In family law cases, violating court orders is common and it is important to understand that there are different types of violations of family law court orders with different consequences. From child custody to child support orders and discovery demands and financial issues, different types of violations are dealt in a different manner. Thus, the way in which the court will address the violation is dependent upon the type of violation.
So, the first question to answer is “What type of violation of court order is it?”
Table of Contents
- Indirect Civil Contempt Violations
- Discovery Violations in Divorce and Family Law Cases
- Other Violations of Court Orders in Family Law Cases
- Financial Consequences of Indirect Civil Contempt and other Non-compliance
- Attorney’s Fees Associated with Violating a Court Order
- Get Ready to Pay Attorney’s Fees: Understanding “Shall” and “Promptly”
Indirect Civil Contempt Violations
When the violation is something remedied by encouraging the person violating the court order to act, and their violation takes place outside of the courthouse, that is often Indirect Civil Contempt.
For example, a failure to pay child support could be considered an Indirect Civil Contempt violation. The question of whether or not the violation qualifies as contempt turns on whether the violation is “willful” or not. When someone who has money sitting in a bank account which would have covered their child support obligation, yet they failed to pay it, such a violation shows willfulness and acting in a contemptuous manner.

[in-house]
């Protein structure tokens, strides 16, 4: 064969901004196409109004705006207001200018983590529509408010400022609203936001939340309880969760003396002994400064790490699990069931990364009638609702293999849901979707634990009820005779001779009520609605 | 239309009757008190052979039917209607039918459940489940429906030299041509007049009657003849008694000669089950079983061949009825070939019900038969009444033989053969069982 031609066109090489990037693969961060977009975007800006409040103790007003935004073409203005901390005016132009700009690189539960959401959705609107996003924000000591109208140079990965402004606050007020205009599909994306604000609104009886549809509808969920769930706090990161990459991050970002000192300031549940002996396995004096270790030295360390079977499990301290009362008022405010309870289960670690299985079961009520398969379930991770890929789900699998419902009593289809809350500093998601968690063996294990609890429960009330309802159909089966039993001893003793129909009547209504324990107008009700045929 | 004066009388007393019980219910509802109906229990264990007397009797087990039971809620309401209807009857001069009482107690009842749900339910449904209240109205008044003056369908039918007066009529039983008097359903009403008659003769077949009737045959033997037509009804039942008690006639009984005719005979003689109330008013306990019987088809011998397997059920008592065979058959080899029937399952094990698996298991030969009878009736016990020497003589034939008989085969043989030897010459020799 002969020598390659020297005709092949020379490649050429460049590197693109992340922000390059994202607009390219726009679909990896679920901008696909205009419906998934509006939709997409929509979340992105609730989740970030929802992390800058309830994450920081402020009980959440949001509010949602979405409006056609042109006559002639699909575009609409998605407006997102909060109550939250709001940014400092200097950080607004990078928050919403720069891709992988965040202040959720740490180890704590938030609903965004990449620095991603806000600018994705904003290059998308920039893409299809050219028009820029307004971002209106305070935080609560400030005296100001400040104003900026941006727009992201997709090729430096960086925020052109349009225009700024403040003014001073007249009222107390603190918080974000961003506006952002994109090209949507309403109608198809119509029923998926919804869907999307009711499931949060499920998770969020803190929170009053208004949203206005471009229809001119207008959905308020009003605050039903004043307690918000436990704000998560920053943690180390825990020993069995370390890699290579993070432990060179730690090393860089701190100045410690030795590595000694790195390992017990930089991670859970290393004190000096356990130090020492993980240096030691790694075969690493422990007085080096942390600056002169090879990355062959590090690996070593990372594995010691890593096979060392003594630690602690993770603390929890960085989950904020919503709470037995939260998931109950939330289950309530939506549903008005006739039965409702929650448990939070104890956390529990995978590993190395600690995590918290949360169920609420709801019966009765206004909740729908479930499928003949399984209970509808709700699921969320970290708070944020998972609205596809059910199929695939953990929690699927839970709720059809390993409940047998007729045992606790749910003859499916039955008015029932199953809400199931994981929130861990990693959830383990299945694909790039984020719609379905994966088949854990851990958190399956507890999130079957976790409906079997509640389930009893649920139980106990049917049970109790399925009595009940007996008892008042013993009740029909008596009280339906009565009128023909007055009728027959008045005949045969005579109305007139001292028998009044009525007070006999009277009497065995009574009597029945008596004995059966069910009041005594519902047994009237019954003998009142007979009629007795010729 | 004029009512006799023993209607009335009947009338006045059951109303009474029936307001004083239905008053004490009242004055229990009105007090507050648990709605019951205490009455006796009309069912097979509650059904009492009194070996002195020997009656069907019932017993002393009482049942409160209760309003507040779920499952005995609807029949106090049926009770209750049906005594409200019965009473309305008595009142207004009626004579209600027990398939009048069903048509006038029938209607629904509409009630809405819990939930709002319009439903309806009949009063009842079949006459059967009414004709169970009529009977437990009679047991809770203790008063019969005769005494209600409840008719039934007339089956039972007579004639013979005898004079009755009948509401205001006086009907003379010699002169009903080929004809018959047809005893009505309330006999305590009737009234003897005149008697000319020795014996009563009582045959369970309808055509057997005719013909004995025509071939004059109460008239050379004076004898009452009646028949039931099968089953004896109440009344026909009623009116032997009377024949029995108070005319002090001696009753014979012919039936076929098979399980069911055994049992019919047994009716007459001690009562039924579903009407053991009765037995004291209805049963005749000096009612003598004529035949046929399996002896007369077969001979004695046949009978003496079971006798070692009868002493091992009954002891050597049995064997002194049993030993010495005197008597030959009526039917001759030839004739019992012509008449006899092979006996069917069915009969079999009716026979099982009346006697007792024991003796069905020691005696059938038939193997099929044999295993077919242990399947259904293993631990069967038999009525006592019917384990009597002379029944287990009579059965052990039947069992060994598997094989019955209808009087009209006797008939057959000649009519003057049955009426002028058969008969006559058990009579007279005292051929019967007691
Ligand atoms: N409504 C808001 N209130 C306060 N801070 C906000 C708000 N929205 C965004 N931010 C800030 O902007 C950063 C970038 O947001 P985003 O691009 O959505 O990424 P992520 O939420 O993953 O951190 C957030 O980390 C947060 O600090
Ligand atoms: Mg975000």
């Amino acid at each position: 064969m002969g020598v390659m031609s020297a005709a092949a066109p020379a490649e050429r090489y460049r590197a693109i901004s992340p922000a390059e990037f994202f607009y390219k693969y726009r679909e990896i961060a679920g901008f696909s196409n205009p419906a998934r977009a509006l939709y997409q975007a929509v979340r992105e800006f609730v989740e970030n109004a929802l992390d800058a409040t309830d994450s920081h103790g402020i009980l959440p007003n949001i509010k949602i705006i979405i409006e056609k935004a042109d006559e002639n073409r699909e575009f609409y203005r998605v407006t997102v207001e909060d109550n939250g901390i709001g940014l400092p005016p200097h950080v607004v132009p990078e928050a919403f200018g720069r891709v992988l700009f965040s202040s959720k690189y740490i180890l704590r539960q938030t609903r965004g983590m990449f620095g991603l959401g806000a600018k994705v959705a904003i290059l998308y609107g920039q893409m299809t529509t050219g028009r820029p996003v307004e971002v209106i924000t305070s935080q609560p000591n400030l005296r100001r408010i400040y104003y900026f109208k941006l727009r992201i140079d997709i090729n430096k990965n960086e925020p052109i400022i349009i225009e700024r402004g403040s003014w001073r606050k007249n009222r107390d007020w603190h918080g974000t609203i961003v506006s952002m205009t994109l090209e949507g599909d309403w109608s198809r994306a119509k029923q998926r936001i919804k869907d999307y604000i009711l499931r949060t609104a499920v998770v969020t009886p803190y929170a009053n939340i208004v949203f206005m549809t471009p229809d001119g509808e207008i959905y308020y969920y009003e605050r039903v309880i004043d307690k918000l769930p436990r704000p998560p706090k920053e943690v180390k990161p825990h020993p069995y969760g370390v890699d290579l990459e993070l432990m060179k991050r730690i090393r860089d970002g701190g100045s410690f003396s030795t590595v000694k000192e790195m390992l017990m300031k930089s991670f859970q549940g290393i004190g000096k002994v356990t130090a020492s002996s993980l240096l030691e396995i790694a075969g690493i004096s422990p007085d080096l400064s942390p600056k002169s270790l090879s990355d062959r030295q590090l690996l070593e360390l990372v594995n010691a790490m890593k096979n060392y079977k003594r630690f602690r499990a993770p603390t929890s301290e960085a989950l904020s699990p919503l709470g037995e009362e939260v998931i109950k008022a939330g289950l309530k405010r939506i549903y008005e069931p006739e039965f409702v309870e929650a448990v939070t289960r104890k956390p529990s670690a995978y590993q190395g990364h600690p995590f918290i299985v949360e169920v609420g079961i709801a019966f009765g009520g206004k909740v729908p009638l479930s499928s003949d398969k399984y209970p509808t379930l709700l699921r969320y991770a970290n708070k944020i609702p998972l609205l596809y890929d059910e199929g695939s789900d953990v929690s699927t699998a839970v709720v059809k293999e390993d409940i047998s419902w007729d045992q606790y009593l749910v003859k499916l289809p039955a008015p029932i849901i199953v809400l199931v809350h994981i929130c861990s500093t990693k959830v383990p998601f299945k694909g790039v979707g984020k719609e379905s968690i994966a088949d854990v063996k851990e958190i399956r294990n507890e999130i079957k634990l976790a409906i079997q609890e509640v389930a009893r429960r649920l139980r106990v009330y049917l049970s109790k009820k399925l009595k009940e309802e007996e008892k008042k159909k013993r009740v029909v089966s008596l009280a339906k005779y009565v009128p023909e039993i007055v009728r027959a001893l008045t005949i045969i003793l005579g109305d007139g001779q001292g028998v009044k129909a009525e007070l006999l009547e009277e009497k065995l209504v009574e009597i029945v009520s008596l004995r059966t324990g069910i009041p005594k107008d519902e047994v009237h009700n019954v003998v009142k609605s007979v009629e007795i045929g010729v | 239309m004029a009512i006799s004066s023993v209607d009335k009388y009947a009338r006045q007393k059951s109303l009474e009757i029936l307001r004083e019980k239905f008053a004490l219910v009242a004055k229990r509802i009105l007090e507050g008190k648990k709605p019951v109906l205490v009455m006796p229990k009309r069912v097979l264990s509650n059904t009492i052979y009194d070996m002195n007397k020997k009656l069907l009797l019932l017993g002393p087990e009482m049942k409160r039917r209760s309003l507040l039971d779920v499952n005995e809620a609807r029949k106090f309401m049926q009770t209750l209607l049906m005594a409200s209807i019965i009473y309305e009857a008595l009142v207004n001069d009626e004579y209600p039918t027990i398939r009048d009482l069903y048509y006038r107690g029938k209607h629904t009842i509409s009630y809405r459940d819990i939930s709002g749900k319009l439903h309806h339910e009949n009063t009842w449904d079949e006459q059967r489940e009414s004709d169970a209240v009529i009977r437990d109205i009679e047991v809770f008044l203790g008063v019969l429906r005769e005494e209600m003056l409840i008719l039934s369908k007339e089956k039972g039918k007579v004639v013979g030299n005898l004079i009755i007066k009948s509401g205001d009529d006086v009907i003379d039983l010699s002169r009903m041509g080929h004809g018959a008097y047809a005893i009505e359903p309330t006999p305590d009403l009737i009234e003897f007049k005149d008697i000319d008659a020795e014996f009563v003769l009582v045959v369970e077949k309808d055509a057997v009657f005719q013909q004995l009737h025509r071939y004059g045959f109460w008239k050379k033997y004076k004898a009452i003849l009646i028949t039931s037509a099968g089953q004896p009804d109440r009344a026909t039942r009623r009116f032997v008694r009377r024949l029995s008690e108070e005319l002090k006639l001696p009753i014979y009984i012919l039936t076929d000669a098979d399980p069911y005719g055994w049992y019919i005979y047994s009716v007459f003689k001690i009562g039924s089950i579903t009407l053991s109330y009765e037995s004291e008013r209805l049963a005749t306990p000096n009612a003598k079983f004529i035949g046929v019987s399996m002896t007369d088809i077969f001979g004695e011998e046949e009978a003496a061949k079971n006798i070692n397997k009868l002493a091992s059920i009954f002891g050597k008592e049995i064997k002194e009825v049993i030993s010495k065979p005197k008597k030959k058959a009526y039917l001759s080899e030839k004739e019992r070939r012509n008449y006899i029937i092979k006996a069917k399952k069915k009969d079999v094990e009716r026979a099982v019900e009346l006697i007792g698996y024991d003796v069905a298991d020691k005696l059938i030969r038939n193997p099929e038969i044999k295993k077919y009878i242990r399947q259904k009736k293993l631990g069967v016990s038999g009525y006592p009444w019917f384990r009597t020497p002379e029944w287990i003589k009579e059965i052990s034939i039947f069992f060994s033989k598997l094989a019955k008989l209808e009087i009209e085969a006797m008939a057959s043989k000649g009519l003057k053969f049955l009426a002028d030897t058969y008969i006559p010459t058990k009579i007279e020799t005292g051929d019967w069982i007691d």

Additionally, when ordered to pay child support using the money for certain other things instead of child support could be considered contempt. The person violating the order can be coerced into complying with the order by saying, if you don’t pay your child support, you will go to jail until you do. Then, once they pay the support, they have “bailed” themselves out. This type of scenario is prime for consideration as indirect civil contempt.
In these scenarios, a Contempt Petition may be a proper request to produce the desired outcome.
Discovery Violations in Divorce and Family Law Cases
The Discovery process is laid out in the Illinois Supreme Court Rules (“ISCR”). These Rules provide a detailed outline of sanctions (penalties) that can be applied when someone violates the discovery process. Typically, the goal is to obtain the discovery or documents that a person is missing, not punish the person for failing to produce the discovery. (though that is also something that is allowed under the rules). For this type of violation of a court order, a Motion to Compel Compliance with Discovery is more appropriate than a contempt petition. The sanctions allowed under the ISCR’s can be requested, as well as compliance with the discovery requests or orders.
Other Violations of Court Orders in Family Law Cases
There are still other violations of a Court Order which can arise in family law cases. Parenting time interference is one issue. For example, someone who is supposed to have parenting time but misses it due to the other parent’s actions may want to try and enforce their parenting time order. One occurrence might be considered indirect civil contempt, with the purge being allowing makeup time.